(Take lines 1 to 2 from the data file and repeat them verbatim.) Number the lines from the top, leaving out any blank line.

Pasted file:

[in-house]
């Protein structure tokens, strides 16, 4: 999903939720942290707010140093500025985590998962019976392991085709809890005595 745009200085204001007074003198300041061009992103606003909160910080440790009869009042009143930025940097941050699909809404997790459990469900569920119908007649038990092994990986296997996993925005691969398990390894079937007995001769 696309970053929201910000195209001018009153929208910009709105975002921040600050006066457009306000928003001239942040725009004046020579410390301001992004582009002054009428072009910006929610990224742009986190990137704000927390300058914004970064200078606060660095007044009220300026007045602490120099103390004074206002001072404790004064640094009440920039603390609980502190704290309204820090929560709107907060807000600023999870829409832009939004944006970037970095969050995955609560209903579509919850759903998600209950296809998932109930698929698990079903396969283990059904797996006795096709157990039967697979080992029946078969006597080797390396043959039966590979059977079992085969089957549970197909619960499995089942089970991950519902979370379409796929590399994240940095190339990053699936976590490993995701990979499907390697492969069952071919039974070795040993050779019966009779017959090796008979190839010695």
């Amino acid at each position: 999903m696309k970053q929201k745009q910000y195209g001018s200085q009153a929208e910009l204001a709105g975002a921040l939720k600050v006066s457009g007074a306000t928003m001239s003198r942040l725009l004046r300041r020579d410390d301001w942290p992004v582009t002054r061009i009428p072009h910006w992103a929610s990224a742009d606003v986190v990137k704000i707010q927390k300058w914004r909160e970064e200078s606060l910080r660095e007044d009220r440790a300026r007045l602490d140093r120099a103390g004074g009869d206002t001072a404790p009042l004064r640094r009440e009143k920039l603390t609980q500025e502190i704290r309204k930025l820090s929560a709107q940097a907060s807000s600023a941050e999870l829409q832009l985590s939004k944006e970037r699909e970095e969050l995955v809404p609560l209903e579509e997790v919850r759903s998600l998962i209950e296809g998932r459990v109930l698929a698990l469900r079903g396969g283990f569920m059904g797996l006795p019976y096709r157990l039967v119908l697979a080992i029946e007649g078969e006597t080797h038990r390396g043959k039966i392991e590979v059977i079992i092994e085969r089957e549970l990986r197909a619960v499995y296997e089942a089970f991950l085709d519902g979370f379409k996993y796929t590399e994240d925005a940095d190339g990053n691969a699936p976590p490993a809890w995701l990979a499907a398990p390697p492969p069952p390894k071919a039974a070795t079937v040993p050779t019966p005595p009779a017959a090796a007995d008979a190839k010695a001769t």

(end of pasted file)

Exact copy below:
[in-house]
């Protein structure tokens, strides 16, 4: 999903939720942290707010140093500025985590998962019976392991085709809890005595 745009200085204001007074003198300041061009992103606003909160910080440790009869009042009143930025940097941050699909809404997790459990469900569920119908007649038990092994990986296997996993925005691969398990390894079937007995001769 696309970053929201910000195209001018009153929208910009709105975002921040600050006066457009306000928003001239942040725009004046020579410390301001992004582009002054009428072009910006929610990224742009986190990137704000927390300058914004970064200078606060660095007044009220300026007045602490120099103390004074206002001072404790004064640094009440920039603390609980502190704290309204820090929560709107907060807000600023999870829409832009939004944006970037970095969050995955609560209903579509919850759903998600209950296809998932109930698929698990079903396969283990059904797996006795096709157990039967697979080992029946078969006597080797390396043959039966590979059977079992085969089957549970197909619960499995089942089970991950519902979370379409796929590399994240940095190339990053699936976590490993995701990979499907390697492969069952071919039974070795040993050779019966009779017959090796008979190839010695």